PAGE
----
Cheyenne McEndaffer, U.S. Meat Export Federation (USMEF) technical services manager, explains that U.S. beef has not been accepted by Brazil since the December 2003 BSE case. Until recently, Brazil’s beef exports to the United States had been limited to cooked and processed products, due to foot-and-mouth disease concerns. In August, the two countries announced that they would resume trade for fresh and frozen beef cuts.
Brazil shipped small volumes of frozen beef to the United States in September, October and November – a combined total of about 500 metric tons – but U.S. exports to Brazil have yet to resume. This is due to additional regulatory obstacles, including a label registration requirement and the need for U.S. slaughter plants to be relisted as eligible for Brazil. But these steps are now nearing completion, and initial shipments of U.S. beef should reach Brazil in early 2017.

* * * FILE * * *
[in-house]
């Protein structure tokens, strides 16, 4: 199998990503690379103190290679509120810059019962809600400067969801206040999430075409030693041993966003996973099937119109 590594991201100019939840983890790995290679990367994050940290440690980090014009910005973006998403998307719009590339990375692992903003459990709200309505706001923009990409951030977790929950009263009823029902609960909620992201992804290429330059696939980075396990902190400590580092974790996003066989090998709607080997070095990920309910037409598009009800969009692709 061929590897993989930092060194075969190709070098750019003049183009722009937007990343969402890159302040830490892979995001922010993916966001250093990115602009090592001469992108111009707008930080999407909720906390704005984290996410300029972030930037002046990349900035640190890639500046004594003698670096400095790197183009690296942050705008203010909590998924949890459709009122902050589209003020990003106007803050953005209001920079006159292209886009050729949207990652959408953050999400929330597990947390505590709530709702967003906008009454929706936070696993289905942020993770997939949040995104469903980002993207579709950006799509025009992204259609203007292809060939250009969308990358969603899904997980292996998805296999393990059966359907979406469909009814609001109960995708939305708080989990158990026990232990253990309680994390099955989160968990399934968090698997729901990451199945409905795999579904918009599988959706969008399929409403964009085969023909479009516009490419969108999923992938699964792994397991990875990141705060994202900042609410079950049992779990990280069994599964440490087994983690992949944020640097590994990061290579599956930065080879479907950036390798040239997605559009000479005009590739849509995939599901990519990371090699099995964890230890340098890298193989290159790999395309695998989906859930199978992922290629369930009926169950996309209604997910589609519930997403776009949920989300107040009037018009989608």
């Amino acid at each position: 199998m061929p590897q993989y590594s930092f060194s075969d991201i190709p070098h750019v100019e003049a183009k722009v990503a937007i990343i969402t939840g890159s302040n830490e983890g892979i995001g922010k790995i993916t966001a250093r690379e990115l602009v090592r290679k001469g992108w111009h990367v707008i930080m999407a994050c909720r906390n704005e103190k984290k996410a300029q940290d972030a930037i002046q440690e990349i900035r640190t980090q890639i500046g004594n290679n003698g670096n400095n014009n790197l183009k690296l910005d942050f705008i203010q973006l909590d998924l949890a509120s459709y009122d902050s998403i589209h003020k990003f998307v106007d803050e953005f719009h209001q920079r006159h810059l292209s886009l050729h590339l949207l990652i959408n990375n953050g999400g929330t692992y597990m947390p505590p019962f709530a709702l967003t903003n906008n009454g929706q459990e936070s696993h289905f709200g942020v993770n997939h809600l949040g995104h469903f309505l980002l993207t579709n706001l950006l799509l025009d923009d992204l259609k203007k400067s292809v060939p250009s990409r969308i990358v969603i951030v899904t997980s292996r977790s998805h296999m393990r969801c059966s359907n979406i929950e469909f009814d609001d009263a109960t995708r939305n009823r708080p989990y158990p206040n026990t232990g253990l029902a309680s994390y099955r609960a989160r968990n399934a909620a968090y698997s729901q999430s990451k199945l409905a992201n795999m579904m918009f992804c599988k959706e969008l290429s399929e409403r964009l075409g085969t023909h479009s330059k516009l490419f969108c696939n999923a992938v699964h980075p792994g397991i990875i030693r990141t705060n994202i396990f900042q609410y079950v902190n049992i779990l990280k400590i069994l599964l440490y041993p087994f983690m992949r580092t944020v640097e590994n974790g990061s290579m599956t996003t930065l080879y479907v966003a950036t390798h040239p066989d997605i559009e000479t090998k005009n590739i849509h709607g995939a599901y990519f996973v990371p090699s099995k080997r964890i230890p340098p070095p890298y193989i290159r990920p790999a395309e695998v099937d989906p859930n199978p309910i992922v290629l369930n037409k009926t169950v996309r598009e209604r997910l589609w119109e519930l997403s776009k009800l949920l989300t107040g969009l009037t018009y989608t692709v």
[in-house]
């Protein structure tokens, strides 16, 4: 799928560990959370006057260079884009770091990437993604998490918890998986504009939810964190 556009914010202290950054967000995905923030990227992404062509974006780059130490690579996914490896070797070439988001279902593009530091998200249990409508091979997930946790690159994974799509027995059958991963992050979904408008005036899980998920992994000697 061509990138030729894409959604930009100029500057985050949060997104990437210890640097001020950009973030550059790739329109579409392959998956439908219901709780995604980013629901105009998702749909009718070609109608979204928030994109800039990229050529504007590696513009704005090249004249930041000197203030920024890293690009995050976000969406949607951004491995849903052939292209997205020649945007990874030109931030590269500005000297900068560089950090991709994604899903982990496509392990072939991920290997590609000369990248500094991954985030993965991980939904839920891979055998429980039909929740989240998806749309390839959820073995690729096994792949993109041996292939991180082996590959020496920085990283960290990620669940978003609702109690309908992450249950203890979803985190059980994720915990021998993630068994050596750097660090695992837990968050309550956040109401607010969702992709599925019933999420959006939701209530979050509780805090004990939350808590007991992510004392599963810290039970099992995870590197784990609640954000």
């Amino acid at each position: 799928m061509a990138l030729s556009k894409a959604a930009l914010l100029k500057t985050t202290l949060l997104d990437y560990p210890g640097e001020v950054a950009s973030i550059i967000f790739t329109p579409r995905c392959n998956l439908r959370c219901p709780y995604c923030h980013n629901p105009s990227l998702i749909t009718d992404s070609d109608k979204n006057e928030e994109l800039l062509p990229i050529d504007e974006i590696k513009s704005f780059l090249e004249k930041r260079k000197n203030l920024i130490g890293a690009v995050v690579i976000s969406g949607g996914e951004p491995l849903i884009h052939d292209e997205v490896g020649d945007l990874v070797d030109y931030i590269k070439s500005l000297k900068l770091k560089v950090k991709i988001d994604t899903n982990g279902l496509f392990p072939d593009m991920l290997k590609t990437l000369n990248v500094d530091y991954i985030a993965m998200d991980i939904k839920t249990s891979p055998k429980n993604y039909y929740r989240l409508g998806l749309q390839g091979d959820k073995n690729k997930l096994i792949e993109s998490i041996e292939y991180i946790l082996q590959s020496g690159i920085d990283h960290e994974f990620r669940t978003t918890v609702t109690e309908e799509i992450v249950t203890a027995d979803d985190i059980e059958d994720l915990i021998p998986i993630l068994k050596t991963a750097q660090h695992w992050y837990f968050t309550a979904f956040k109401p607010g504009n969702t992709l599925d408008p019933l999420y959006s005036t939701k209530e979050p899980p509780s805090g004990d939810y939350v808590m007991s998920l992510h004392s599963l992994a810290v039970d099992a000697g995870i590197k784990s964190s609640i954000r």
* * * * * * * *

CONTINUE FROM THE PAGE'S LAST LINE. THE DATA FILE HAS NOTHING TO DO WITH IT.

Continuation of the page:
McEndaffer adds that while Brazil is one of the world’s largest beef-producing and beef-exporting countries, there are definitely opportunities for certain U.S. beef cuts in the Brazilian market. The picanha (pronounced pick-ahn-ya) – which is more commonly known in the U.S. as the sirloin cap or coulotte – is very popular in Brazil and buyers are excited to gain access to the U.S. version of this cut. Brazil could also be a strong market for U.S. beef livers, and she expects to see demand for U.S. short ribs, chuck flaps, tri-tips, striploins, skirts and chuck eye rolls as well.